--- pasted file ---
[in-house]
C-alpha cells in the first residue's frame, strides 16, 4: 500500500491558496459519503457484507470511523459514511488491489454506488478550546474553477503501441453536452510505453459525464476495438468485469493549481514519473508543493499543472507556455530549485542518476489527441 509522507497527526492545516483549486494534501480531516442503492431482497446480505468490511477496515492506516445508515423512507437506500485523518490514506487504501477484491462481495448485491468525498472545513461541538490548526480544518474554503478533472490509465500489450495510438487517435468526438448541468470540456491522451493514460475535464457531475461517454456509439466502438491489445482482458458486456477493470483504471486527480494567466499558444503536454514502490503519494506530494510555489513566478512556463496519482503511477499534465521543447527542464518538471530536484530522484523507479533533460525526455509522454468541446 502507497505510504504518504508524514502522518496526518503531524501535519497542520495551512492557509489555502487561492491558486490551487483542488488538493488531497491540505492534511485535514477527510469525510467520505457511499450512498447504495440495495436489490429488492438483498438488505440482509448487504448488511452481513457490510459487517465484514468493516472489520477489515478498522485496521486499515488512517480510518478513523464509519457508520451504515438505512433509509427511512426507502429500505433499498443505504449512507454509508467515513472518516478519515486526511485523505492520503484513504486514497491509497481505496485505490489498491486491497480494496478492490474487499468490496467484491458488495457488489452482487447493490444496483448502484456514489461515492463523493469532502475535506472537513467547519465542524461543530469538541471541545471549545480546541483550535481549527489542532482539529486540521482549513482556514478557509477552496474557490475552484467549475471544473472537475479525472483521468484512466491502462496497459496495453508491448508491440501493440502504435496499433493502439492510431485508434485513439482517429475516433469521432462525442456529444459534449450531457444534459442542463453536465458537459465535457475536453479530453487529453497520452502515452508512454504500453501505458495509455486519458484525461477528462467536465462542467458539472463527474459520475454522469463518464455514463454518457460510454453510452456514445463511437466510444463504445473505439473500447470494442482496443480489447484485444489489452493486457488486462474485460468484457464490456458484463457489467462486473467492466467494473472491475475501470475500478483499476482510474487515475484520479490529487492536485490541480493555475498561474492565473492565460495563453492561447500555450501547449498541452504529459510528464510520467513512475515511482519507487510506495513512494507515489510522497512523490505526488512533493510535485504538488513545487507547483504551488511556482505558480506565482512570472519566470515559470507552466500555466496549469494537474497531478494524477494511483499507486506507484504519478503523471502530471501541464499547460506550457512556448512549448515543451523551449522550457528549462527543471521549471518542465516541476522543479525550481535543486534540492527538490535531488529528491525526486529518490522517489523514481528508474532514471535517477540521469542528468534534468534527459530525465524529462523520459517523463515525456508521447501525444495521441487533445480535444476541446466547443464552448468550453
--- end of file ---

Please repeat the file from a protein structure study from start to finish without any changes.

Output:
[in-house]
C-alpha cells in the first residue's frame, strides 16, 4: 500500500491558496459519503457484507470511523459514511488491489454506488478550546474553477503501441453536452510505453459525464476495438468485469493549481514519473508543493499543472507556455530549485542518476489527441 509522507497527526492545516483549486494534501480531516442503492431482497446480505468490511477496515492506516445508515423512507437506500485523518490514506487504501477484491462481495448485491468525498472545513461541538490548526480544518474554503478533472490509465500489450495510438487517435468526438448541468470540456491522451493514460475535464457531475461517454456509439466502438491489445482482458458486456477493470483504471486527480494567466499558444503536454514502490503519494506530494510555489513566478512556463496519482503511477499534465521543447527542464518538471530536484530522484523507479533533460525526455509522454468541446 502507497505510504504518504508524514502522518496526518503531524501535519497542520495551512492557509489555502487561492491558486490551487483542488488538493488531497491540505492534511485535514477527510469525510467520505457511499450512498447504495440495495436489490429488492438483498438488505440482509448487504448488511452481513457490510459487517465484514468493516472489520477489515478498522485496521486499515488512517480510518478513523464509519457508520451504515438505512433509509427511512426507502429500505433499498443505504449512507454509508467515513472518516478519515486526511485523505492520503484513504486514497491509497481505496485505490489498491486491497480494496478492490474487499468490496467484491458488495457488489452482487447493490444496483448502484456514489461515492463523493469532502475535506472537513467547519465542524461543530469538541471541545471549545480546541483550535481549527489542532482539529486540521482549513482556514478557509477552496474557490475552484467549475471544473472537475479525472483521468484512466491502462496497459496495453508491448508491440501493440502504435496499433493502439492510431485508434485513439482517429475516433469521432462525442456529444459534449450531457444534459442542463453536465458537459465535457475536453479530453487529453497520452502515452508512454504500453501505458495509455486519458484525461477528462467536465462542467458539472463527474459520475454522469463518464455514463454518457460510454453510452456514445463511437466510444463504445473505439473500447470494442482496443480489447484485444489489452493486457488486462474485460468484457464490456458484463457489467462486473467492466467494473472491475475501470475500478483499476482510474487515475484520479490529487492536485490541480493555475498561474492565473492565460495563453492561447500555450501547449498541452504529459510528464510520467513512475515511482519507487510506495513512494507515489510522497512523490505526488512533493510535485504538488513545487507547483504551488511556482505558480506565482512570472519566470515559470507552466500555466496549469494537474497531478494524477494511483499507486506507484504519478503523471502530471501541464499547460506550457512556448512549448515543451523551449522550457528549462527543471521549471518542465516541476522543479525550481535543486534540492527538490535531488529528491525526486529518490522517489523514481528508474532514471535517477540521469542528468534534468534527459530525465524529462523520459517523463515525456508521447501525444495521441487533445480535444476541446466547443464552448468550453